“You can never sell enough vegetables to make a payment like that, but along with our for-profit side of the farm, we have a non-profit. On the non-profit side, the goal would be to fundraise enough to secure the property, then we could put a conservation easement on it and preserve it for growing food in perpetuity,” says Bekendam.
Bekendam believes securing the farm is a likely a doable action because of support from several entities who want the farm to continue doing what they do. For instance, Inland Valley might be able to help with grant writing and fundraising to help the farm remain viable and able to provide produce to the community.
Likewise, Claremont Colleges, a consortium of five universities, send interns to the farm to learn about sustainable farming and food justice. Support from one or all of these schools could help the effort to save Amy’s Farm.
“We’re optimistic about that,” says Bekendam. “We’re in the mode of building partnerships and networks. There’s a lot of momentum and support behind our concept.”
Beyond the growing and processing of produce and livestock, Amy’s Farm works toward a larger mission. The educational component is a major part of the farm’s operations, with tours for all ages and workshops for school-aged children offered year-round.
“Our desire in offering educational classes and workshops is to be able to offer further exploration for children and adults whose interests have been piqued and want to learn more,” says Melissa Castaneda, educational program director.
The Science of Farming workshop brings children 5 years and older together to explore the connection between science and farming. The classes explore the cellular makeup of plants, animal anatomy, and the use of simple machines used in farming. The children have an opportunity for hands-on experience with all aspects of sustainable farming.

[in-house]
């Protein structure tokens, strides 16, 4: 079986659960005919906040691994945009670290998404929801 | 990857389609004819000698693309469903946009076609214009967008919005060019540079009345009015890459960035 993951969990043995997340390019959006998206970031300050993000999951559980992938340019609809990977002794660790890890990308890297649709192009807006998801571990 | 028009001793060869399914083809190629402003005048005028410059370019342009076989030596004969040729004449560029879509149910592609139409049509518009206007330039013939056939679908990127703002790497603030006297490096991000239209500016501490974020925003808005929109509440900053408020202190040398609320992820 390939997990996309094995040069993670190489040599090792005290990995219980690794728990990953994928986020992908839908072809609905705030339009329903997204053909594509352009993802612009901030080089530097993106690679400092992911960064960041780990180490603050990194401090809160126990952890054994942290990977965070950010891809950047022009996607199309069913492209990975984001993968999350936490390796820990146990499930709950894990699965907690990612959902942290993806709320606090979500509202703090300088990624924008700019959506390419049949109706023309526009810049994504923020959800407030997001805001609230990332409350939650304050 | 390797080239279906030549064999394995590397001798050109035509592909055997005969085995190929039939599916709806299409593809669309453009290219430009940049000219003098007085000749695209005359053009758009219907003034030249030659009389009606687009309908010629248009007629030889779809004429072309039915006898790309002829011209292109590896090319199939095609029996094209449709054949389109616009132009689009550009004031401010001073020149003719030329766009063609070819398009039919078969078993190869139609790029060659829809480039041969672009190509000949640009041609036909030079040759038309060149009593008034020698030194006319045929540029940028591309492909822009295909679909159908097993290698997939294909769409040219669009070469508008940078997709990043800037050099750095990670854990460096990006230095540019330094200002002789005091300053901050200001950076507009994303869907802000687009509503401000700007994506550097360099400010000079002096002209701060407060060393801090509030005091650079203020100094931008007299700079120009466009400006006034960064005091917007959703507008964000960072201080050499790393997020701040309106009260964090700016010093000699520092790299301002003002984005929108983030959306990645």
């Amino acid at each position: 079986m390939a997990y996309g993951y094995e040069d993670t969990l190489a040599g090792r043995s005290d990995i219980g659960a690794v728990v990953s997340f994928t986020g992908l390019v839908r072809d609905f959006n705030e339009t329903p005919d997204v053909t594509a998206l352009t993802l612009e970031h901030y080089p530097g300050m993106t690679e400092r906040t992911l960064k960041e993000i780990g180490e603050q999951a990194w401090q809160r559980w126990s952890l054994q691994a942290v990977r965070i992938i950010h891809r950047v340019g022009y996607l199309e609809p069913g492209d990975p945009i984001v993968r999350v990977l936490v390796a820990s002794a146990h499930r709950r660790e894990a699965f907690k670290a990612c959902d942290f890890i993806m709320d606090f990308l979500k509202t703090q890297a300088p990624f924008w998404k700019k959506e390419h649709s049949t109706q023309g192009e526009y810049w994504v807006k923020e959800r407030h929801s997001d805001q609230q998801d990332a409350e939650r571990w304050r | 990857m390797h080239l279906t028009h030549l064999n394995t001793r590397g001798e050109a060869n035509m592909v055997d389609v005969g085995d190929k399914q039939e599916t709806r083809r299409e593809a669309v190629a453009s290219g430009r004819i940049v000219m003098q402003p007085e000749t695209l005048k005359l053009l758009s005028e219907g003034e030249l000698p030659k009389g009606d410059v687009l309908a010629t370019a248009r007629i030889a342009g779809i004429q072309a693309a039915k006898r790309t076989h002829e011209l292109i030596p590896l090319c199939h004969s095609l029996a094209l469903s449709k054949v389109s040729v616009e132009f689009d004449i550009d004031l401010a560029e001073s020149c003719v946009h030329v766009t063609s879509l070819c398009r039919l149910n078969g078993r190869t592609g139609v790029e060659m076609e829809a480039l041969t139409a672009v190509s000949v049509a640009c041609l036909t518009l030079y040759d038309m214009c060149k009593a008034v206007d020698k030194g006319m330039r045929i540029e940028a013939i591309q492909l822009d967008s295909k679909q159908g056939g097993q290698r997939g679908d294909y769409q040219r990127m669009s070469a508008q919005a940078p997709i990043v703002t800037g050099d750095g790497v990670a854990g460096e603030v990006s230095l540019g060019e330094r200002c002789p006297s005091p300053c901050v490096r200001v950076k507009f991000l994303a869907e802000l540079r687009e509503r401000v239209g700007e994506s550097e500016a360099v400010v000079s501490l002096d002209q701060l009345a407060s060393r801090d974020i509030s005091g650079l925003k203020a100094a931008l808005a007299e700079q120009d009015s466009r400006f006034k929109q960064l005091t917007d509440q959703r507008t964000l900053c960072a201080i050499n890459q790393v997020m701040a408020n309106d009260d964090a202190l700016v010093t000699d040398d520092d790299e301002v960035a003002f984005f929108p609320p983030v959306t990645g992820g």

Fun with Your Little One is for children 20 months to 5 years old, and parents’ participation is mandatory. The focus of these classes is to introduce a basic understanding of different plants and animals on the farm.
Bekendam says the community response to the farm is good and growing. Through word of mouth, the farm is becoming more well-known throughout the region. Securing the land and easement would allow this growth to continue and Amy to fulfill her desire of running the farm for the rest of her life. Still, in the face of this uncertainty, Bekendam and family remain faithful to their mission.
“We’ve been on the property for almost 30 years, and our attitude from the start has always been to take care of it as if we owned it,” he says. “We’ve always felt like if God wants this thing preserved, it’s gonna be preserved. We’ve created so much, and everybody loves Amy’s Farm. We don’t worry about it too much.”
If you are going to be in the Southern California area, the Seedstock ‘Future of Food – Urban Farming Field Trip’ will be visiting Amy’s Farm for a tour on Saturday May 20, 2017. Learn more and register here: http://seedstockfieldtrip.eventbrite.com